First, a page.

At a national level, the only two political parties who have stressed a commitment to supporting local libraries are the Green Party and the Labour Party. Some local Lib-Dem candidates talk a good talk about saving libraries in their community; yet at a national level the party continues to doggedly believe in austerity and neoliberalism, which have led to the decline of libraries as such vital pieces of infrastructure and support for local communities.

The inverse is sometimes true of Labour – with some local councils, such as Lambeth, Lewisham and Sheffield, cutting councils despite national party policy to the contrary. Of course, these councils argue the cuts are a necessity, caused by crippling cuts to local authority budgets enforced by on high by the inept, cruel, and deluded Conservative national government.

What this all means in the immediate term is a need to vote for your local councillors based on their personal commitment to libraries in your area.

What it means for the longer-term is that pressure needs to be applied on a local and national political scale to ensure libraries across the UK no longer suffer the successive series of cuts, which will surely  continue under a Tory government.

Yet, there is hope. 

As Alan Wylie, writing in Open Democracy, explains:

“The good chance of a Corbyn led Labour government in the near future affords us an opportunity to influence policy which supports public libraries and the staff who work in them.

[…]

We need to get Labour to develop a national policy and then use it to whip these and other councils into line and commit to upholding and strengthening the statutory basis of public libraries. Then we stand a chance of reversing/halting the damage.”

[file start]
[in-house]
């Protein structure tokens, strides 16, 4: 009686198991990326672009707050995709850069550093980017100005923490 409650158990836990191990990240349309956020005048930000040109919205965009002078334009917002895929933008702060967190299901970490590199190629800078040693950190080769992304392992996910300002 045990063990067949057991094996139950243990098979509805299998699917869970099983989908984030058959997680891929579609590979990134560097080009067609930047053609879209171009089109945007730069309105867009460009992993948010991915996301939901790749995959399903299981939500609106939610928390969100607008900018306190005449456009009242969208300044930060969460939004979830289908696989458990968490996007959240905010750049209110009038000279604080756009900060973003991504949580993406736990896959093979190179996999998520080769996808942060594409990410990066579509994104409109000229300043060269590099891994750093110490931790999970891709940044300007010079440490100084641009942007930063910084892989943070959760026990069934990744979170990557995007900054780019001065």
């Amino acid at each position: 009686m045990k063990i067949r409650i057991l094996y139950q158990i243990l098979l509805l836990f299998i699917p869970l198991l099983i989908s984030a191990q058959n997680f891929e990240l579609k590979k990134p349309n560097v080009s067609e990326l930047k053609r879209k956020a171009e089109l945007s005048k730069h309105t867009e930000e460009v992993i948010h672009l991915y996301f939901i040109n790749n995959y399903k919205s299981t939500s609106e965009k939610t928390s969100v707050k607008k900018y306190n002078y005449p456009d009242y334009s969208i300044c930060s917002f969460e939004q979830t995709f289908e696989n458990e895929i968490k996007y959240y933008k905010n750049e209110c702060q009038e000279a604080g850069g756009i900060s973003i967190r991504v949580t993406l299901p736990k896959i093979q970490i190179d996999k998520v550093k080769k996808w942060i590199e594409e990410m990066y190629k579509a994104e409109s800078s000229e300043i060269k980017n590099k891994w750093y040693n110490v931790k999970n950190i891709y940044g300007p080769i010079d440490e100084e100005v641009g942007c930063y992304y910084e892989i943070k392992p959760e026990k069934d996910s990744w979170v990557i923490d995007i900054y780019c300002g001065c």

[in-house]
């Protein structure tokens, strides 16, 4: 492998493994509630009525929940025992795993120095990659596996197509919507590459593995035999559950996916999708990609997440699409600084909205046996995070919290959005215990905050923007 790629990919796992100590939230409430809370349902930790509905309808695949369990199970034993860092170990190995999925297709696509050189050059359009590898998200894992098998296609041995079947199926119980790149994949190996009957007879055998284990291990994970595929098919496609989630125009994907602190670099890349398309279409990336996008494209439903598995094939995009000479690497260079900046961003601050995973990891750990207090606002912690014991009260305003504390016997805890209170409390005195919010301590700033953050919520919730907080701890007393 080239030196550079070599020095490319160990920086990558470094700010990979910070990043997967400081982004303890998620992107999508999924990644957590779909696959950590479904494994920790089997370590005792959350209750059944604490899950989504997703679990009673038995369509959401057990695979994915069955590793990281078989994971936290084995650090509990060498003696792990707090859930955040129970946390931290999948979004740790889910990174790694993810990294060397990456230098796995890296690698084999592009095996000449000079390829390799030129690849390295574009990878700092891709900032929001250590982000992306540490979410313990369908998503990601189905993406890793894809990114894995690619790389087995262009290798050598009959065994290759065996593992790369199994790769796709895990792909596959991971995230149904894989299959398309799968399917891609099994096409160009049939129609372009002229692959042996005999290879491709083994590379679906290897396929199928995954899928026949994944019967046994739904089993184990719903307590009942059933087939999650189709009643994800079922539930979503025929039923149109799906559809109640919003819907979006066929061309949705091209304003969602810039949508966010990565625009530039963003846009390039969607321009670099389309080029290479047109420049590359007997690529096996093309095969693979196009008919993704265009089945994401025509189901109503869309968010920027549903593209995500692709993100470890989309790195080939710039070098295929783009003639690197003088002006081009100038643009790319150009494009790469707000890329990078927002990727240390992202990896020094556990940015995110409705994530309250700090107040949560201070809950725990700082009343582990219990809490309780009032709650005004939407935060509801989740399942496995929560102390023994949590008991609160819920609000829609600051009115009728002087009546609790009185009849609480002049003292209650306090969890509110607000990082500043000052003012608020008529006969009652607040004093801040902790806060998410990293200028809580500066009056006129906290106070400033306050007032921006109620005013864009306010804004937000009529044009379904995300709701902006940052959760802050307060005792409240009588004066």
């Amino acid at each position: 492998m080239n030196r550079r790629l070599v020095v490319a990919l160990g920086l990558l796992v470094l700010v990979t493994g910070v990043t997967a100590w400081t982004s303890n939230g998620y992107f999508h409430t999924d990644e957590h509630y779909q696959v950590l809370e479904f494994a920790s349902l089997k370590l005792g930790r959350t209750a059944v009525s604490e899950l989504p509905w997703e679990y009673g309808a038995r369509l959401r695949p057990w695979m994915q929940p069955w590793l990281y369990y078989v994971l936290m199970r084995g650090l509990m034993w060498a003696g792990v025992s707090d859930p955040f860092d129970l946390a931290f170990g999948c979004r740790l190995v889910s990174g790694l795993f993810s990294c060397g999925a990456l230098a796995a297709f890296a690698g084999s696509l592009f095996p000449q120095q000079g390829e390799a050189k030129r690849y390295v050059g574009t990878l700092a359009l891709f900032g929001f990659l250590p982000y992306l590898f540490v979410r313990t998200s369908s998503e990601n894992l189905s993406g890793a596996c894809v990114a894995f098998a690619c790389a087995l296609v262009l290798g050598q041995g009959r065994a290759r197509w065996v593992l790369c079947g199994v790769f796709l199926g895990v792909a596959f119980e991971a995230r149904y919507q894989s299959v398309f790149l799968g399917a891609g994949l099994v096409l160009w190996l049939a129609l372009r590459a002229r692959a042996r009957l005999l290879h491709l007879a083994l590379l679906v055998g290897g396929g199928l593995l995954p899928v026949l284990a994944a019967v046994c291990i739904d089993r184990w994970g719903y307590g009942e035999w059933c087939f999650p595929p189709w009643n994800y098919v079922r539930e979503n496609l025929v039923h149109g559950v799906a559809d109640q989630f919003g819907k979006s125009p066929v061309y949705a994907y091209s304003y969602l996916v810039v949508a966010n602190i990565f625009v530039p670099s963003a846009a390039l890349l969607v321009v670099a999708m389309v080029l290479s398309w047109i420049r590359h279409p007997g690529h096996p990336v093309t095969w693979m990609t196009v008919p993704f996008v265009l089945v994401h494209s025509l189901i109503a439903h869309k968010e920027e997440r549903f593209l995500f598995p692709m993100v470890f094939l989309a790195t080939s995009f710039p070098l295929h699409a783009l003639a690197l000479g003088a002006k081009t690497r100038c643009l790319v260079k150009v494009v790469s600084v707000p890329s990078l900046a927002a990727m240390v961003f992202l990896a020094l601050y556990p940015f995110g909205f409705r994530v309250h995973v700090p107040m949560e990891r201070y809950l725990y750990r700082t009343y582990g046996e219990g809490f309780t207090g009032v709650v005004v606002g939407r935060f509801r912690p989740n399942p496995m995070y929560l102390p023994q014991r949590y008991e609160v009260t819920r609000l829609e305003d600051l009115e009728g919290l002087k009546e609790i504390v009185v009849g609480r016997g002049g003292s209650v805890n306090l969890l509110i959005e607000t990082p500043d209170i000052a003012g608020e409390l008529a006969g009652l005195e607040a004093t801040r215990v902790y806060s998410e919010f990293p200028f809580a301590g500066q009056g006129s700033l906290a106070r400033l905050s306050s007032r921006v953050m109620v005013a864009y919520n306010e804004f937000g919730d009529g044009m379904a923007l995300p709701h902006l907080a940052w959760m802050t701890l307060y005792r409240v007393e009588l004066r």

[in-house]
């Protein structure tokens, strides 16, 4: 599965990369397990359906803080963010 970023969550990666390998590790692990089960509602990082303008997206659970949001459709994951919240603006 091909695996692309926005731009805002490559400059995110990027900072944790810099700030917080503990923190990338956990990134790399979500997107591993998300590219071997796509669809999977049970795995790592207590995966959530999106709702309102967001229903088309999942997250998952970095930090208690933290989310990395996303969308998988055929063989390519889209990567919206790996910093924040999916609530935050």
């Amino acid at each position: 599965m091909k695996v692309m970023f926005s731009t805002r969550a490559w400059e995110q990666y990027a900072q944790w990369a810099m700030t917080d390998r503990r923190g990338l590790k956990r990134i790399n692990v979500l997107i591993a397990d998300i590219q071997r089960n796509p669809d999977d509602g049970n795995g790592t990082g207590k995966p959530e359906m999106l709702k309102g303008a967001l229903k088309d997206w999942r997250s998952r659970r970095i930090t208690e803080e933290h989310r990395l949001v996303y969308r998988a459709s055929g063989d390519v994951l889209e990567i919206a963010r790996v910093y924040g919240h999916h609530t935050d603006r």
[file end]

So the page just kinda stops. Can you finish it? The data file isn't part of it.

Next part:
There are a number of excellent campaign groups organising around our local libraries that you can also get involved with. These groups help lobby politicians on national and local levels to ensure continued support for these “ideal sanctuaries for books“.

For example, the ‘Speak up for Libraries’ campaign is organising to get MPs and councillors to commit to the following manifesto:

  • Give libraries a long-term future, with a vision for their future development and clear standards of service.

  • Enforce the commitment in law for local authorities to provide a ‘comprehensive and efficient’ library service. This commitment should also include digital, ICT and e-book services.

  • Acknowledge that libraries are important to individuals and communities – especially in times of hardship.

  • Enforce the duty that local authorities have to properly consult with communities to design services that meet their needs and aspirations.

  • Ensure that local authorities receive sufficient funding in order to deliver properly resourced and staffed library services.

  • Recognise that properly resourced library services contribute to the health and well-being of local communities and of society as a whole and therefore complement the work of other public services and of national government agendas.

Once you’ve voted; the obligation to support our libraries continues. Use the above manifesto to petition your councillors and MP yourself. And, of course, spread the word on social media!

A haiku for voting

Before you go, and as a treat for reading to the end of the article, we’ve written the following #Getoutandvote haiku, just for you. Enjoy!

Today: don’t forget,

Exercise your right to vote

Raise your voice for change